Throughout the Brexit negotiations, the media have struggled to describe how a no-deal Brexit might work. Understandable really, as it all depends. On the actions the parties take; the responses to each other’s actions; and adaptation to new policy realities.
The most recent effort from The Times (see here) sacrificed clarity for comprehensiveness, listing outcomes ranging from the far-fetched (that aerospace companies will abandon their investments and skilled workers and decamp to Europe and China) to the near-inevitable (that volume car manufacturing in the UK is facing serious restructuring). But in speculating on outcomes, it might have missed a chance to explain the choices driving them.
Continue reading “What would a no-deal Brexit look like?”
Great volumes of hot air have been spouted during debates on climate change – enough, we suspect, to exacerbate the threat of rising temperatures.
Inevitably, the declarations of a climate emergency that flow from these debates are nudged aside while the economic interests of a community are promoted.
The tourism-dependent Queenstown Lakes District Council – for example – has voted 7-4 to declare a climate emergency after a presentation by Extinction Rebellion Queenstown Lakes.
The same council has approved plans for a controversial 113-room hotel in Wanaka’s Northlake special zone, although none of 141 submissions was in support. Residents opposed the plans because of the hotel’s reducing the area’s open space. Continue reading “Councillors vote to save the planet – but hey, there are lots of other issues requiring more immediate attention”
Cold, hard cash settled the teachers’ dispute, even though there had been many high-minded claims from the union over teachers leaving the profession because of the stress of the job, and the lack of classroom support.
Even in the wake of the settlement some leaders within the profession were wailing the new pay scales would do little to attract fresh talent into the profession.
And let’s face it: that’s what NZ schools need.
There are still enormous gaps in the education system between high-performing schools and those at the lower end of the scale. Critics say standards in NZ schools fall far below those in advanced economies like Singapore and Japan. Continue reading “Head of the NZEI is proud of pay lift but principals are prickly on the parity issue”
A reform bill aimed at further regulating the fossil fuel industry was seen as a certainty for passage in the American state of Colorado, where Democrats control both houses of the legislature and the governor’s office.
But wait. Republicans, historically supported by the gas and oil industry and determined to stall its enactment, invoked a rule which entitles them to ask for bills to be read aloud on the Senate floor.
They used this device to require the reading aloud of a 2,000-page bill (unrelated to the energy bill). It was estimated the reading would take some 60 hours.
Democrats read for nearly four hours before coming up with a plan: they used five laptops to read the bill at an incomprehensible 650 words a minute, completing the task in a single day.
You can check out the incomprehensible consequences on YouTube. Continue reading “Calling for Bills to be read aloud is one stalling tactic – and in NZ we should brace for Maggie’s amendments”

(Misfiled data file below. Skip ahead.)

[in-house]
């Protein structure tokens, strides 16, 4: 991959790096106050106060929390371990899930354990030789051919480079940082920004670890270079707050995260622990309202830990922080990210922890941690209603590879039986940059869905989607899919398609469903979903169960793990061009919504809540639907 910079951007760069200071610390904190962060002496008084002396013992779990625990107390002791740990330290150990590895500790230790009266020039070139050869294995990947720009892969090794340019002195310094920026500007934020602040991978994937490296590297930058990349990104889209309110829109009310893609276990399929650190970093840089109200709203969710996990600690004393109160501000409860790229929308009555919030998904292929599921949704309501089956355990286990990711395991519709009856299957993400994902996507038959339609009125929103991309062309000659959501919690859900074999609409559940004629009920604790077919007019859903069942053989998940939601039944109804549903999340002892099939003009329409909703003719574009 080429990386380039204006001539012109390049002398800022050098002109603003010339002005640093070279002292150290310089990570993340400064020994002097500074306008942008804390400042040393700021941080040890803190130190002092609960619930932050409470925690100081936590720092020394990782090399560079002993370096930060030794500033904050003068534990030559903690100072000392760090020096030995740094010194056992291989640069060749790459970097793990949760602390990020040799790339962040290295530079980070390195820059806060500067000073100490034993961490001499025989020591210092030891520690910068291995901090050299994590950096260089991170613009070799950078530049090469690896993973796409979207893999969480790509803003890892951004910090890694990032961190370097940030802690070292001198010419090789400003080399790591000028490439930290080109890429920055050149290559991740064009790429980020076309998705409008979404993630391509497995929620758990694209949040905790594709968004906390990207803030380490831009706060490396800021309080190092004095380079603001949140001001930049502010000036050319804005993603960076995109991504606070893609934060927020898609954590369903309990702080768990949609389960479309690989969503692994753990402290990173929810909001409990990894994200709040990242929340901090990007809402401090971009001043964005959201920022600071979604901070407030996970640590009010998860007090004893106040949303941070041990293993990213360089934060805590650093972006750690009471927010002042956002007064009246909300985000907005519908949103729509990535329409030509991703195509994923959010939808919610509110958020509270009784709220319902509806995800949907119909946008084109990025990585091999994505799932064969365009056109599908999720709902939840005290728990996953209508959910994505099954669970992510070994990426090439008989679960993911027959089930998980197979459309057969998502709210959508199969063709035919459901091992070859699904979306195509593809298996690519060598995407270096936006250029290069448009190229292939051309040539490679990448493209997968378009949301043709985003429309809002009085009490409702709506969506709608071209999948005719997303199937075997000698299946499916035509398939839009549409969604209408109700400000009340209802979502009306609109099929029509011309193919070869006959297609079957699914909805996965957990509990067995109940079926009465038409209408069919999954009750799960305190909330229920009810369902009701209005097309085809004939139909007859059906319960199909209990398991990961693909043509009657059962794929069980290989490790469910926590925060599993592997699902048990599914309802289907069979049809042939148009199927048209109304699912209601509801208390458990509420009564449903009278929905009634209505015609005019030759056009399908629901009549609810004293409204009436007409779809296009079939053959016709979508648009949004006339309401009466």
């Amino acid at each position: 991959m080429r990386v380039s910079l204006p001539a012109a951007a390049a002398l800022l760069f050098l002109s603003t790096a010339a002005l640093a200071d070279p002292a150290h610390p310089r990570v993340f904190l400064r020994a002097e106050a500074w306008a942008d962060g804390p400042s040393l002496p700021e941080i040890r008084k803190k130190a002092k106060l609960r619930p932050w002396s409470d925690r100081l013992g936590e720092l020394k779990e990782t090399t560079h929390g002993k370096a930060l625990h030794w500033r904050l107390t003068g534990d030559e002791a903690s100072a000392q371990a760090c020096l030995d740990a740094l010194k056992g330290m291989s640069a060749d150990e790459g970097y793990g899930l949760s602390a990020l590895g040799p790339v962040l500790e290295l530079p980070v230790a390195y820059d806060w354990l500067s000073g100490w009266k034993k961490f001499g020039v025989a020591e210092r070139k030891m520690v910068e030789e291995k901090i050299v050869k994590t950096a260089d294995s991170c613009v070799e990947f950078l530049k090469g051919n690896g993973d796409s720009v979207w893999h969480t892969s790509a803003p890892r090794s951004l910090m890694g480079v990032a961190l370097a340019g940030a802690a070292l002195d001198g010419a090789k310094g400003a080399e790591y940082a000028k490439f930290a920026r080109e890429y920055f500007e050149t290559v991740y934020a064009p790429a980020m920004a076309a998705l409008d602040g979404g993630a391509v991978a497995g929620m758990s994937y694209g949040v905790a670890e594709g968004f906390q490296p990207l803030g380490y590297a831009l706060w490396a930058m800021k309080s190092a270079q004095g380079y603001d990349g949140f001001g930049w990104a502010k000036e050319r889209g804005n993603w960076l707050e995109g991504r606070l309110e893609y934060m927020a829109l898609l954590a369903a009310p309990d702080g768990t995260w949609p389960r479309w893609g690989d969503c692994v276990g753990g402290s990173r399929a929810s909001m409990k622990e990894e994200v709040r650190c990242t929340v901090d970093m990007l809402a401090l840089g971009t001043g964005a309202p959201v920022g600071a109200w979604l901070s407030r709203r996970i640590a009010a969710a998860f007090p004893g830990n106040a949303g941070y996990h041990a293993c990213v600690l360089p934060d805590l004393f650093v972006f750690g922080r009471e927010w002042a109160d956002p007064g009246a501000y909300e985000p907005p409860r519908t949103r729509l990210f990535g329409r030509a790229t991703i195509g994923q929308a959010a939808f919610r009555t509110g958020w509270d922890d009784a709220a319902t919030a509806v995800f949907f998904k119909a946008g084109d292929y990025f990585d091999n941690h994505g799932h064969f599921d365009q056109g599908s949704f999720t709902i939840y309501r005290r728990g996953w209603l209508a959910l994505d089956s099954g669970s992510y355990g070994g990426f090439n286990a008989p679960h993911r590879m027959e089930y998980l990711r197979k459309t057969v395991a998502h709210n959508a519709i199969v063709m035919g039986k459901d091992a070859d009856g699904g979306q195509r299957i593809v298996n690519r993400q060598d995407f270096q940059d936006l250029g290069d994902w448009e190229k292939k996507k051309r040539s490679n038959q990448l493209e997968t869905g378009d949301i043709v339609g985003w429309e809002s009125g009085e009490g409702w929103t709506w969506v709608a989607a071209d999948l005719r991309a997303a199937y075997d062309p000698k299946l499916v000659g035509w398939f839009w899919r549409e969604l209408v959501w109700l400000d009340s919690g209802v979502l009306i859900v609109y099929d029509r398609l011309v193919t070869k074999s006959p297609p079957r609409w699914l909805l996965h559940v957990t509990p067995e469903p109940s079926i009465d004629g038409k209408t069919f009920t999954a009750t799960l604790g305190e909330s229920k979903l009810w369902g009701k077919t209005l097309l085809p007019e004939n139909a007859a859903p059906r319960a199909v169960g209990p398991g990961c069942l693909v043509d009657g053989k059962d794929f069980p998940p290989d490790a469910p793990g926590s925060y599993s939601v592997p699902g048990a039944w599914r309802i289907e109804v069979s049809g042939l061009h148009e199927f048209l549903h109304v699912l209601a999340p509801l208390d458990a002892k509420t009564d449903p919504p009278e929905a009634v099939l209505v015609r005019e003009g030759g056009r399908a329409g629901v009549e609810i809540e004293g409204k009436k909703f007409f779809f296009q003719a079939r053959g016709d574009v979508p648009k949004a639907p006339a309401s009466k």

Here is a puzzle: why are ordinary New Zealanders not as excited about the state of their country’s economy as Finance Minister Grant Robertson whenever he talks about it in Parliament?.
Surveys have shown both business and consumer confidence sliding in recent months.
This week Robertson has been citing reports from international institutions to contend everything is going swimmingly for the NZ economy despite some risks, the greatest of which is a sharp economic contraction in China.
But, hey, not to worry, because “I have huge confidence in the businesses and the workers of NZ that are supported by a government that’s investing in skills, in research and development, in infrastructure”.
Continue reading “Oh goody – our GDP growth rate is solid (but are we envied by countries which enjoy a better standard of living?)”
Look deeper than the headline moves in National’s reshuffle to find the longer-term significance. Those moves included Paul Goldsmith winning the prize of being Opposition Finance spokesman and Gerry Brownlee in taking on Foreign Affairs, not just because he has the capacity to deploy a bit of humour in needling Foreign Affairs Minister Winston Peters, but because he is signalling he is up for another term.
Insiders point to the leap through the ranks of Hutt South MP Chris Bishop from the cross benches. Still only 36, but in his second term, Bishop has converted the once traditional Labour stronghold of Hutt South into a National seat.
In Parliament as Opposition spokesman on Police he has been effective in puncturing the government’s promises on building up police numbers by 1800. Generally he has kept Police Minister Stuart Nash on his toes and kept police issues close to top of the political agenda—something that some of his seniors have been able to do in their areas of responsibility. Continue reading “Bishop is given a chance to make an impact in National’s reshuffle”
New Zealand should have a head start in revitalising its relationship with a post-Brexit Britain if Boris Johnson steps into 10 Downing Street.
NZ’s Foreign Minister Winston Peters reckons he’s already established mateship with Johnson. He told TVNZ’s Q&A programme Johnson “likes NZ and likes NZ politicians”.
Moreover when he was Foreign Secretary Johnson re-engaged with the Pacific.
And, significantly, Johnson and Peters share a mutual admiration of the qualities of leadership of the UK’s greatest Prime Minister Winston Churchill. Continue reading “A mutual admiring of Churchill was bound to ensure the bonding of Britain’s Boris and our Winston”